So I wrote up my little early 20th century style description, and while I was at it I thought it would be fun to put together a table of all the known and suspected Marmara host plants based on published literature along with observations Julia and I had made on various trips around the country. I also incorporated other sources like observations posted to BugGuide.net, and Mike Palmer (in Oklahoma) and Tracy Feldman (in North Carolina) came up with so many interesting new records that I added them as coauthors too.

I happened to get the paper back from review while I was in southern California this March, and Dave Wagner happened to be in the room. I started chatting with him about it and realized it was ridiculous to publish this master table of Marmara records without incorporating his data from the past 30+ years, so I added him as a coauthor too, and a few months later he found the time to go through all of his records and add them to the table. The result of our pooled observations together with the literature review is an annotated list of known or suspected Marmara host plants belonging to 115 genera in 50 families. A sizable chunk of these involve the citrus peelminer, which turns up on all sorts of plants in agricultural settings in southern California, but setting these records aside, it is clear that there are more Marmara species without names than there are described ones.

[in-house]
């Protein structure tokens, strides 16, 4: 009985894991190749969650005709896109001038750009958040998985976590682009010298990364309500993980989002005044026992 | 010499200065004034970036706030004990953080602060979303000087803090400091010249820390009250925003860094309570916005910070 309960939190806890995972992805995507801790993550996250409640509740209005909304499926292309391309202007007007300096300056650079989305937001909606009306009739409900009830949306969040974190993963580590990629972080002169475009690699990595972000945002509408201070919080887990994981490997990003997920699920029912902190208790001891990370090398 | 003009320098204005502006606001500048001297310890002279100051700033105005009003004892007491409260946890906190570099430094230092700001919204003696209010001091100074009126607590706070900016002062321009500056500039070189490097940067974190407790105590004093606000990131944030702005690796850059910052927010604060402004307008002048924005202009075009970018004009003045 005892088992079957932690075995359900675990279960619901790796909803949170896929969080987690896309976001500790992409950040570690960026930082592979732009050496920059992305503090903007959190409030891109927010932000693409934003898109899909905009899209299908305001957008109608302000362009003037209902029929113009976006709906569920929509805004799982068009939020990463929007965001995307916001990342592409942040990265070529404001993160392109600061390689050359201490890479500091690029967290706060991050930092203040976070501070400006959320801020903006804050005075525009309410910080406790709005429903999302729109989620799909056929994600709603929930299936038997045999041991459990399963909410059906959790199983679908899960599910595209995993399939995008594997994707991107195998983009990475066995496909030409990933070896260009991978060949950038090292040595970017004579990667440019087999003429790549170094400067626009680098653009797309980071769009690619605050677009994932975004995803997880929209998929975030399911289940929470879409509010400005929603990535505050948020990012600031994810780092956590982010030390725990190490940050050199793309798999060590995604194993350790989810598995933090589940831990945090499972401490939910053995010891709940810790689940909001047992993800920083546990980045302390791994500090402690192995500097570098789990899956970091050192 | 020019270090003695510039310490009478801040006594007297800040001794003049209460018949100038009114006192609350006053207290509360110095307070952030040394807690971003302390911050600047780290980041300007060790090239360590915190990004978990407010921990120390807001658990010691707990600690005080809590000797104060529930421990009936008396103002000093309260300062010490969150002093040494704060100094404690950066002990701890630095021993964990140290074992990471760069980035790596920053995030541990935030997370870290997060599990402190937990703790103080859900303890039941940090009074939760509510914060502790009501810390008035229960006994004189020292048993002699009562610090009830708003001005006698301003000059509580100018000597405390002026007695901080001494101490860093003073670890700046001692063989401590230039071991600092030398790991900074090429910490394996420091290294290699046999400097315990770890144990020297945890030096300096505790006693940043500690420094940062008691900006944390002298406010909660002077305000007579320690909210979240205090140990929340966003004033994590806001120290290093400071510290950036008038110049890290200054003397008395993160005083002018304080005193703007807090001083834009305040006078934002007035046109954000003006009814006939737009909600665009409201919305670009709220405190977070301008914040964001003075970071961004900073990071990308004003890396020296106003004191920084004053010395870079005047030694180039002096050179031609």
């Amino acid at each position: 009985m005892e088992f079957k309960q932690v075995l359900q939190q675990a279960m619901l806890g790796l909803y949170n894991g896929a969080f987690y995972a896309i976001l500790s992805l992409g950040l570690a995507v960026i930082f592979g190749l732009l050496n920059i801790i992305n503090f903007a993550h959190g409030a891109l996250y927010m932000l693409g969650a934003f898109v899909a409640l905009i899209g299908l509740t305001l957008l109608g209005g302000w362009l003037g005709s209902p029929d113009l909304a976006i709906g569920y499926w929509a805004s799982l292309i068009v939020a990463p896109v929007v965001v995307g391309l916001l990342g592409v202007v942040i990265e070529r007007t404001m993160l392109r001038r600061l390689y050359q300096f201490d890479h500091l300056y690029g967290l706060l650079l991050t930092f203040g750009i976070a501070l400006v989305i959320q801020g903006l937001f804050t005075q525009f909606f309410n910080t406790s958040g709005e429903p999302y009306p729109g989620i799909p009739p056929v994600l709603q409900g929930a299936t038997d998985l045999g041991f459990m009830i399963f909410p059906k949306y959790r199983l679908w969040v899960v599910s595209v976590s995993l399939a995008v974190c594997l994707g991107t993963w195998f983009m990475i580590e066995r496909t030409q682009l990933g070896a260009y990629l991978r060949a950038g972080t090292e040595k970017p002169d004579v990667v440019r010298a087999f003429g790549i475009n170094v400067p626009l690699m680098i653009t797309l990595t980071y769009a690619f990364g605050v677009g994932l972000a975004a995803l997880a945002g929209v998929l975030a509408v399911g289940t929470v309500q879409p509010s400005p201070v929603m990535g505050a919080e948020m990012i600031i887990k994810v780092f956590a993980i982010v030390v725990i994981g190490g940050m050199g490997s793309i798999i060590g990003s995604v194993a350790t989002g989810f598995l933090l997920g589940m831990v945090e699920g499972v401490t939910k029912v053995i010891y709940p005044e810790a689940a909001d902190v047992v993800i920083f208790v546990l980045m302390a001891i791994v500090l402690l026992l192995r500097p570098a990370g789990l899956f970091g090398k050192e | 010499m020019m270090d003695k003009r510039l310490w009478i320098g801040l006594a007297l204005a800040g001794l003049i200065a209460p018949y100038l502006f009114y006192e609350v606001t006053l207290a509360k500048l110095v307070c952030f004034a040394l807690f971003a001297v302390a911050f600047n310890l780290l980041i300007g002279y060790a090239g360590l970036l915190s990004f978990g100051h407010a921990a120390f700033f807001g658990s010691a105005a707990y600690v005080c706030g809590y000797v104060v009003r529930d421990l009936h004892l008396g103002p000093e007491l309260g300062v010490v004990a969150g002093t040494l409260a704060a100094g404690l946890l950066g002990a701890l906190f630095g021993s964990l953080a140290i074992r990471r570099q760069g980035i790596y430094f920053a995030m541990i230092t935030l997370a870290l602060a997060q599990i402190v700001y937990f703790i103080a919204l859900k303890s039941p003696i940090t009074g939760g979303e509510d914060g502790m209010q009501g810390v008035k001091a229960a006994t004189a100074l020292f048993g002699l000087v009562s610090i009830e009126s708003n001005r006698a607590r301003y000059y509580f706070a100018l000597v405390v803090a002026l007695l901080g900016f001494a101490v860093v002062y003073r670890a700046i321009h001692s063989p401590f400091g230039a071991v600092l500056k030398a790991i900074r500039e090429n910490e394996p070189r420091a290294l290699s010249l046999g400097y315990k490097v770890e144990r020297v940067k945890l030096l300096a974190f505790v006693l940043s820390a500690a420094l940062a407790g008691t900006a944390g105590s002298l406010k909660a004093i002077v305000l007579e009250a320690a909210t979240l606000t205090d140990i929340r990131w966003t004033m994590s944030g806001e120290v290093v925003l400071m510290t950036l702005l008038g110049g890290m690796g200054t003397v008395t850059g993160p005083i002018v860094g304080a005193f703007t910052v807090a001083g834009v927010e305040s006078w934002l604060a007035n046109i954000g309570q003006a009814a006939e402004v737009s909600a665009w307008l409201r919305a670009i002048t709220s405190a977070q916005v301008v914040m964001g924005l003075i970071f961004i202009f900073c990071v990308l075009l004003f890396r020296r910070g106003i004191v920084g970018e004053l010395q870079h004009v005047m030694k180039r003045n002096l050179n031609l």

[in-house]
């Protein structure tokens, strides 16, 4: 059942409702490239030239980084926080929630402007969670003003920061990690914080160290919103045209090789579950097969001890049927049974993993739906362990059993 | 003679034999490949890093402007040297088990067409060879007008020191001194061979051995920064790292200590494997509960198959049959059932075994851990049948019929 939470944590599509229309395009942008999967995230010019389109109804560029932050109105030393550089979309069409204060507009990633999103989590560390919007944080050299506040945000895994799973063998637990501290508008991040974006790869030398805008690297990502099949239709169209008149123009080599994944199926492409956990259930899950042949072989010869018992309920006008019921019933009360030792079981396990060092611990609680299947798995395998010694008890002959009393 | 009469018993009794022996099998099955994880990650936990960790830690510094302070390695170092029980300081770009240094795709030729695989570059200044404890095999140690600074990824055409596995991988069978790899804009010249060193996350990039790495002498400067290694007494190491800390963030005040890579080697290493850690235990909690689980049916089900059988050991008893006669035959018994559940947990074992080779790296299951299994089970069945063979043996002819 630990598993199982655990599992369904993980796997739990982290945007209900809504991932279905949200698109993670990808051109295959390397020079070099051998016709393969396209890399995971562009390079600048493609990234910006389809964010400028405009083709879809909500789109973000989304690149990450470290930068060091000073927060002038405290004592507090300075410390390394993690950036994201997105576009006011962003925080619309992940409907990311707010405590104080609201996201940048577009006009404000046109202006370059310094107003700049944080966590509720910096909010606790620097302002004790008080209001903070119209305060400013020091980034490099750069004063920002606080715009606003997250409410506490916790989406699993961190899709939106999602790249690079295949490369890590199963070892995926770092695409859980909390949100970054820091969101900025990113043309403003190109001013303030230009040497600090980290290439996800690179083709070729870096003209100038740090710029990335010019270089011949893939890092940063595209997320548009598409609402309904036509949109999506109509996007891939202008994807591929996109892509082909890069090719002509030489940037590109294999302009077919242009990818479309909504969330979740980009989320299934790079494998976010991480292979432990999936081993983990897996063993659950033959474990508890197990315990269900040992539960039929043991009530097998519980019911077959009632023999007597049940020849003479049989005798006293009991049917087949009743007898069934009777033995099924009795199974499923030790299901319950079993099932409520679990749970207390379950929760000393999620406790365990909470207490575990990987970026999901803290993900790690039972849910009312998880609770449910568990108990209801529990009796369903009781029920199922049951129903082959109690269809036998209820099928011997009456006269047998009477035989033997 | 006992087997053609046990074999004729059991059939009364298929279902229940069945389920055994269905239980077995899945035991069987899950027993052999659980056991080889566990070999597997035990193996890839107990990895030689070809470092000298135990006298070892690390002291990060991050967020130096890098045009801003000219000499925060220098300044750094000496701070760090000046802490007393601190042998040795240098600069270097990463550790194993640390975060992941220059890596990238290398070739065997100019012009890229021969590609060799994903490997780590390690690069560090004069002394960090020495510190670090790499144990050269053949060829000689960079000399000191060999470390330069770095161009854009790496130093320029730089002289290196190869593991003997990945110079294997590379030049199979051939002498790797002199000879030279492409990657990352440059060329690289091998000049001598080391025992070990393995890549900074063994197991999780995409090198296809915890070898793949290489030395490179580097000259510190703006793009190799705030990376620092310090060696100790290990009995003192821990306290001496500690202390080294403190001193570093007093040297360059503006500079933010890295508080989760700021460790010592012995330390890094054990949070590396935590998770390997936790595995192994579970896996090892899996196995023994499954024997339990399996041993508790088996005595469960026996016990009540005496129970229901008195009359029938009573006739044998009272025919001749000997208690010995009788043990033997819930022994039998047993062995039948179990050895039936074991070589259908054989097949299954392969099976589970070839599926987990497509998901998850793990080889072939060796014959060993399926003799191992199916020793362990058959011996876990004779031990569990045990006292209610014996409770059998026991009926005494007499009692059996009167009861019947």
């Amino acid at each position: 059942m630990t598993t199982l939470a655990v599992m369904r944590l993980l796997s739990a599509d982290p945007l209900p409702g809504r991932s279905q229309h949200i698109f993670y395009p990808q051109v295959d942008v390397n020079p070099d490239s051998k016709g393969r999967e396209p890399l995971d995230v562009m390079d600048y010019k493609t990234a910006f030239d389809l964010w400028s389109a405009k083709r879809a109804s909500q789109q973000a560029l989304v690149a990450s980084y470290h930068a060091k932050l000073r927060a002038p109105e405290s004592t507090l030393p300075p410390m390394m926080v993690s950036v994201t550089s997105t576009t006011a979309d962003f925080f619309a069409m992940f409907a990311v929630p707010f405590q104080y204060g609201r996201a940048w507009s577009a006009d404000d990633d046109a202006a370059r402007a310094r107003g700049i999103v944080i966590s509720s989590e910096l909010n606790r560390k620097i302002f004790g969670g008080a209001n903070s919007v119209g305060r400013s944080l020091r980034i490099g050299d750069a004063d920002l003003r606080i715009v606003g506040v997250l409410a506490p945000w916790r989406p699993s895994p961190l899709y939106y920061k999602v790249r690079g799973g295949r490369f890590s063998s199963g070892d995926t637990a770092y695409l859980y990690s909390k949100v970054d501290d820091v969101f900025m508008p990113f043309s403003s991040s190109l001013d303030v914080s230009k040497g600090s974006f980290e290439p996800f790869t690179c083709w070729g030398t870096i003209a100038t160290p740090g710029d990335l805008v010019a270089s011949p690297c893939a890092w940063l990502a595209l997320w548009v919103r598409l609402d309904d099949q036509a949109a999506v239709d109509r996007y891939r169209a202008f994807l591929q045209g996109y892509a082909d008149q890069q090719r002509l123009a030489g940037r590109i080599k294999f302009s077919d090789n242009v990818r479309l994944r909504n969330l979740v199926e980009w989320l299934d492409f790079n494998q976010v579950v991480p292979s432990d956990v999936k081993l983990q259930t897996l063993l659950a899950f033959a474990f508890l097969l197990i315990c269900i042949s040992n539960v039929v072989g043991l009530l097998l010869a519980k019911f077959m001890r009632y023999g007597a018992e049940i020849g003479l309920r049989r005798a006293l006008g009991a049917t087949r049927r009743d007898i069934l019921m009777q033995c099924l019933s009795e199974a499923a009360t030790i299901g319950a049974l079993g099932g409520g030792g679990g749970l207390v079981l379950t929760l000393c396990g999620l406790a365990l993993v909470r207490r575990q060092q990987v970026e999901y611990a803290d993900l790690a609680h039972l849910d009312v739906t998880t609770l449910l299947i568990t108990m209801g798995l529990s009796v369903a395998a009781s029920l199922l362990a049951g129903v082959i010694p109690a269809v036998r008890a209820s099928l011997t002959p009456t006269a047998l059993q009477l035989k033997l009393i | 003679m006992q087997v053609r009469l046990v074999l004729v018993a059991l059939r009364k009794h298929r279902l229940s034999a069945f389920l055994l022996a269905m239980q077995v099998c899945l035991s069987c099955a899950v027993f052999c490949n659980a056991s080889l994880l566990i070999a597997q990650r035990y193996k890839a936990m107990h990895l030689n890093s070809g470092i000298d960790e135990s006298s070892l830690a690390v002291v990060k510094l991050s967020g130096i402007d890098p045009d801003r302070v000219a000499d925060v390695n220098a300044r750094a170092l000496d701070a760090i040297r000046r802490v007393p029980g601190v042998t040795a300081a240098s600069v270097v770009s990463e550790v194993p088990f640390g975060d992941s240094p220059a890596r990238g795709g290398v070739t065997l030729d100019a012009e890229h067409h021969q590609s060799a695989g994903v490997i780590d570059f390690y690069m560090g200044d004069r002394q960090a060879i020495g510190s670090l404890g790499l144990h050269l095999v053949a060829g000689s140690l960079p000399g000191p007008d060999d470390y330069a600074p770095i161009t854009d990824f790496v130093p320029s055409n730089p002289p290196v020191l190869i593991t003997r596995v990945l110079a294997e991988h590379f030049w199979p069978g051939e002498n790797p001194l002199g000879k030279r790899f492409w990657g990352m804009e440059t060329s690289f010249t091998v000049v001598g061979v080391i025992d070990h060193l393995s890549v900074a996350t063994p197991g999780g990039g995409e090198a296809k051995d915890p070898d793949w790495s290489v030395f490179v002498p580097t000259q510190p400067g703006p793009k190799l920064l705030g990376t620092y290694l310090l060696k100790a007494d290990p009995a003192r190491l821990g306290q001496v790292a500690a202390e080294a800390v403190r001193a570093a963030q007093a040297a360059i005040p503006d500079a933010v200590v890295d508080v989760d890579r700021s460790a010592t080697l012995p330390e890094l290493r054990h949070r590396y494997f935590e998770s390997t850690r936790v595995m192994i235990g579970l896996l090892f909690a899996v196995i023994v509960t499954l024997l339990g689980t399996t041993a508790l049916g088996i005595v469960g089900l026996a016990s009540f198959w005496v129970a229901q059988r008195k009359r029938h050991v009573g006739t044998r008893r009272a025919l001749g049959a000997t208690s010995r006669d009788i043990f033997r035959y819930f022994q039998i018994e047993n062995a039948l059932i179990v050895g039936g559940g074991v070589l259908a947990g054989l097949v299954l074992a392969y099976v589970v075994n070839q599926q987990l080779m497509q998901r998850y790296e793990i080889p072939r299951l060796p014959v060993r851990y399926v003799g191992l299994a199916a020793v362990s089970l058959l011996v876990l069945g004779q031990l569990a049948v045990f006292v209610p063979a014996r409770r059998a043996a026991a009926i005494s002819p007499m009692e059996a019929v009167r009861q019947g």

One more species has a name as of today though! The paper* was just published, so I can finally unveil the viburnum feeder’s (rather unsurprising) name, Marmara viburnella. Although the three adults from Nantucket are the only known specimens, our observations of leaf and stem mines indicate that this species occurs throughout the eastern US and Canada.

Before I sign off, here are some other bugs that are mentioned briefly in the paper but not illustrated. Our collections of M. viburnella cocoons yielded 33 parasitoid wasps in addition to the three moths, belonging to two species.

There were four of this Quadrastichus species (Eulophidae: Tetrastichinae)…

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All from this one cocoon: